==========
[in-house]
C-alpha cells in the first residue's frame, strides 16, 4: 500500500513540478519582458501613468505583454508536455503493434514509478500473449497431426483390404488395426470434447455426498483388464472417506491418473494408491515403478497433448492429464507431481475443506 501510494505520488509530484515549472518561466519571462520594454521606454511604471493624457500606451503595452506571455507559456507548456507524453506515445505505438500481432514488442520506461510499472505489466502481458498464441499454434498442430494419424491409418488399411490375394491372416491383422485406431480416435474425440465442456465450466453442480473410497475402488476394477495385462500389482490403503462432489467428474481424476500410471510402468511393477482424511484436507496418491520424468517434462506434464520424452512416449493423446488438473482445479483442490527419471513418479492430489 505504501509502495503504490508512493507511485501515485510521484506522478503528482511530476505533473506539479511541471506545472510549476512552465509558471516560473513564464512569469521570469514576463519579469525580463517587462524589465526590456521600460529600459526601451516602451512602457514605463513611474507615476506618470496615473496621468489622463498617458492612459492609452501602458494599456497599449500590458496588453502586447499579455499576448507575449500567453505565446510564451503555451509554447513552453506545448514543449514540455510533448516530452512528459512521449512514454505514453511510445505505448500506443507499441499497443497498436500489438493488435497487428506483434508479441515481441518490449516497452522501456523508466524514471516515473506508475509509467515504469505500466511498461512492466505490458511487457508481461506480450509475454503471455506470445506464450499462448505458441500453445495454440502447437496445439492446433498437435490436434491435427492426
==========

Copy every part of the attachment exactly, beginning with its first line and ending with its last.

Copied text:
[in-house]
C-alpha cells in the first residue's frame, strides 16, 4: 500500500513540478519582458501613468505583454508536455503493434514509478500473449497431426483390404488395426470434447455426498483388464472417506491418473494408491515403478497433448492429464507431481475443506 501510494505520488509530484515549472518561466519571462520594454521606454511604471493624457500606451503595452506571455507559456507548456507524453506515445505505438500481432514488442520506461510499472505489466502481458498464441499454434498442430494419424491409418488399411490375394491372416491383422485406431480416435474425440465442456465450466453442480473410497475402488476394477495385462500389482490403503462432489467428474481424476500410471510402468511393477482424511484436507496418491520424468517434462506434464520424452512416449493423446488438473482445479483442490527419471513418479492430489 505504501509502495503504490508512493507511485501515485510521484506522478503528482511530476505533473506539479511541471506545472510549476512552465509558471516560473513564464512569469521570469514576463519579469525580463517587462524589465526590456521600460529600459526601451516602451512602457514605463513611474507615476506618470496615473496621468489622463498617458492612459492609452501602458494599456497599449500590458496588453502586447499579455499576448507575449500567453505565446510564451503555451509554447513552453506545448514543449514540455510533448516530452512528459512521449512514454505514453511510445505505448500506443507499441499497443497498436500489438493488435497487428506483434508479441515481441518490449516497452522501456523508466524514471516515473506508475509509467515504469505500466511498461512492466505490458511487457508481461506480450509475454503471455506470445506464450499462448505458441500453445495454440502447437496445439492446433498437435490436434491435427492426